Digestive Aids & Probiotics
The gut is an incredibly important part of the body - did you know that the gut is made up of more DNA than the rest of your body combined?
Digestive Aids and Probiotics can be used to help alleviate a variety of digestive issues; from excess gas to constipation. A diverse range of gut bacteria has also been found to have a positive impact on immunity, mood and even sleep.
You can get “good bacteria” naturally from sources like Yoghurt, Miso and Pickles. There are also small yoghurt drinks that are sold in the supermarkets and often advertised as providing specific probiotics or digestive enzymes.
Items 1-32 of 415
All you need to know about Digestive Aids & Probiotics
What’s the difference between a digestive aid and a probiotic?
Probiotics are known as “good bacteria” or “friendly bacteria”. A probiotic will deliver these bacteria to your gut. The bacteria will then multiply and thus the number of friendly bacteria in your gut increases, delivering all the health benefits hoped for.
Digestive Aids are usually enzymes and proteins. These help to breakdown the food that you eat. This can serve two purposes; firstly it can help your body to break down food efficiently and so absorb more of the nutrients. Secondly digestive aids help them to avoid feelings like heartburn, indigestion and bloating which they often experience after eating.
What is a prebiotic?
Prebiotics are food for probiotics. Products that combine probiotics with prebiotics boost the odds that more of the bacteria will survive and then thrive once they get to your gut because they ensure that the friendly bacteria will have food to use to ensure their success.
Should I take a probiotic with antibiotics?
Yes absolutely. Antibiotics work to kill bacteria and so inadvertently can end up killing a lot of good bacteria in your stomach. It is common for people to experience stomach aches or diarrhoea when they take antibiotics and sometimes these feelings persist long after the course of medication is finished.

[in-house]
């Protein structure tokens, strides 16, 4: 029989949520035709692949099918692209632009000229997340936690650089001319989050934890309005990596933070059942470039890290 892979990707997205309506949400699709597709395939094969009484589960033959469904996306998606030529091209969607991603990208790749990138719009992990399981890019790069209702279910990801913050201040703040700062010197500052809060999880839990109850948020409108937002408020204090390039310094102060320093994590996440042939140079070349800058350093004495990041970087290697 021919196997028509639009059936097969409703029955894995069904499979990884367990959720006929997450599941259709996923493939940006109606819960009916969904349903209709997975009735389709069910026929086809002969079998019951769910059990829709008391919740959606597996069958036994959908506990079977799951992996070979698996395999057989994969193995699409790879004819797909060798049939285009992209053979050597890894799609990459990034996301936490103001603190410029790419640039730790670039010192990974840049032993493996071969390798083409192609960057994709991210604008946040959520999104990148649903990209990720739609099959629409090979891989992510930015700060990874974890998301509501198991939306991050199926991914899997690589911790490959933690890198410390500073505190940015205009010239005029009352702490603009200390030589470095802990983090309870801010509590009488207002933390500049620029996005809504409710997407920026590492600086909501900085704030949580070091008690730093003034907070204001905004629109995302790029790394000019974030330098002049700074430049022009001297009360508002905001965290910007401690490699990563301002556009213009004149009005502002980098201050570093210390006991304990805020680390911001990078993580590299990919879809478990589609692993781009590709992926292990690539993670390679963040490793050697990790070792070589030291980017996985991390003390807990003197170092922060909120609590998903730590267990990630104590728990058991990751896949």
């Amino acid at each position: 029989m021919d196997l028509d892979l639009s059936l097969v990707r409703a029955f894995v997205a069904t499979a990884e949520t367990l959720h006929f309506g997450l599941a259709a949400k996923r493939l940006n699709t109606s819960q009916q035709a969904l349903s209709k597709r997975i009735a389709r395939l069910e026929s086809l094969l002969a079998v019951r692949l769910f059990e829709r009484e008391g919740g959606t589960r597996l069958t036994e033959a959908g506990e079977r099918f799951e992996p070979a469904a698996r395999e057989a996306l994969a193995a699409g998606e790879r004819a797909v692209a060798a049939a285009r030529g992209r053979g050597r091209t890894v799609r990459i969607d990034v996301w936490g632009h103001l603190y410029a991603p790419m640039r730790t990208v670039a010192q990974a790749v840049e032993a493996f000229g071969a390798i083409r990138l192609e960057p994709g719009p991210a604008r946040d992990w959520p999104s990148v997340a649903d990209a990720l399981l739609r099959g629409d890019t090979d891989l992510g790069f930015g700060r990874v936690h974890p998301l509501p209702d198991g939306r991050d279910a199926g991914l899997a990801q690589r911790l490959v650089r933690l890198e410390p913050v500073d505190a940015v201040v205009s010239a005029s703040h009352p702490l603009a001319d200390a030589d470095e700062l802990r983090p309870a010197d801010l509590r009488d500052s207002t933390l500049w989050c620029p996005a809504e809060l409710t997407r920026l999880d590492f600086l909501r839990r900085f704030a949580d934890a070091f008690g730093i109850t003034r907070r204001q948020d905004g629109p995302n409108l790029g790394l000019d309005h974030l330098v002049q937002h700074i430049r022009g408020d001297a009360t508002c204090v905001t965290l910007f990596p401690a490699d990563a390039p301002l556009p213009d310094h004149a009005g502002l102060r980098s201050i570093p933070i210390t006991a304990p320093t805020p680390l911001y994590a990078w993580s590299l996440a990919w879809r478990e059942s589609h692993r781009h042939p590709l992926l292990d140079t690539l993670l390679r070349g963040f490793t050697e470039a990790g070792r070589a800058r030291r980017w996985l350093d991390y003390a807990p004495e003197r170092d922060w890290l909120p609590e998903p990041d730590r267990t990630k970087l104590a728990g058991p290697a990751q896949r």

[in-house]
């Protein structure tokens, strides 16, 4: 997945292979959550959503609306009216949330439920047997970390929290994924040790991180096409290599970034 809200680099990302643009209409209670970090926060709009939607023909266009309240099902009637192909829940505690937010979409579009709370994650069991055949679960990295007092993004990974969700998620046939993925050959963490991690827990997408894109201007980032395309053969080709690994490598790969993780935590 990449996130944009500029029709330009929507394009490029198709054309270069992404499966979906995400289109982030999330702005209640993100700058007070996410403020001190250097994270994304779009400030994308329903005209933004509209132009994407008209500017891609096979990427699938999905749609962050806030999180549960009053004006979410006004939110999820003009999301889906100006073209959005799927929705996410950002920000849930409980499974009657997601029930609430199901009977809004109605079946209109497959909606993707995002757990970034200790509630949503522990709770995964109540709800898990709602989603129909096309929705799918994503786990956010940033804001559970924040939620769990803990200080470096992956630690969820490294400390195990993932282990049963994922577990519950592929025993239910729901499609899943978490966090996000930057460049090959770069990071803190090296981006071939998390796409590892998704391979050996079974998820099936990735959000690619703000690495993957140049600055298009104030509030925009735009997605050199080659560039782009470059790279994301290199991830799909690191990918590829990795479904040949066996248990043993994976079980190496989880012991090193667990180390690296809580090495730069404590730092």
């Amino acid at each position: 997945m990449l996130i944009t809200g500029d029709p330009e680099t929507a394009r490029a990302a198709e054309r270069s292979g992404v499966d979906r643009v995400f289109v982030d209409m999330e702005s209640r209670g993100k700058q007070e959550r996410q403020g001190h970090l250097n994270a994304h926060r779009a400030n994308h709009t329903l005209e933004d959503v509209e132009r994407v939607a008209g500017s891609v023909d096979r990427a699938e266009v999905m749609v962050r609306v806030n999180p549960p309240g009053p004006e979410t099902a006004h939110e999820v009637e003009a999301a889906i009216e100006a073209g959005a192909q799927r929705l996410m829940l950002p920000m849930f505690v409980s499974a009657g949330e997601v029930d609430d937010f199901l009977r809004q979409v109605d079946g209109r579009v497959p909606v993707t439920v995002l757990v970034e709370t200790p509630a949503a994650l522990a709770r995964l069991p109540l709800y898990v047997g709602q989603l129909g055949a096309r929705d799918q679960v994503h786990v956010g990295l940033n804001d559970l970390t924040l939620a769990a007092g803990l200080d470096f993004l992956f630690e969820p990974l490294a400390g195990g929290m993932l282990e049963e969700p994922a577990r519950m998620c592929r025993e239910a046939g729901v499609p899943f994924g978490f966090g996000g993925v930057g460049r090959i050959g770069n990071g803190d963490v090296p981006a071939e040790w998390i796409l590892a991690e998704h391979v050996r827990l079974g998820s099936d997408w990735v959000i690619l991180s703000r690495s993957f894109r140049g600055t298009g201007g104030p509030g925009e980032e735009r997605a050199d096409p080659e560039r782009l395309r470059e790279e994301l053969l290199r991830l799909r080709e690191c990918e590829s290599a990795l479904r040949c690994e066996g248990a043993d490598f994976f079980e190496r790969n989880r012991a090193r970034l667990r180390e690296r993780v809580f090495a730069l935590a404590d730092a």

By taking a probiotic you keep replenishing your stomach with good bacteria to ensure your gut can continue to function as well as possible.
What would help with my IBS?
For those suffering with Irritable bowel syndrome, a combination of probiotics and digestive enzymes can help. Probiotics are important to boost the function of your gut whilst the digestive enzymes help your body to process food as efficiently as possible to minimise feelings of discomfort.
IBS is an issue that affects the large intestine. The large intestine plays an important role in absorbing water, electrolytes and vitamins and also forming faeces. Ensuring food is thoroughly broken down by using a digestive aid will improve absorption and thus could help to reduce some of the symptoms of IBS. In addition it is often found that people with IBS have poor diversity of good bacteria in their guts. A probiotic would help to remedy this situation and thus reduce the incidence of IBS over time.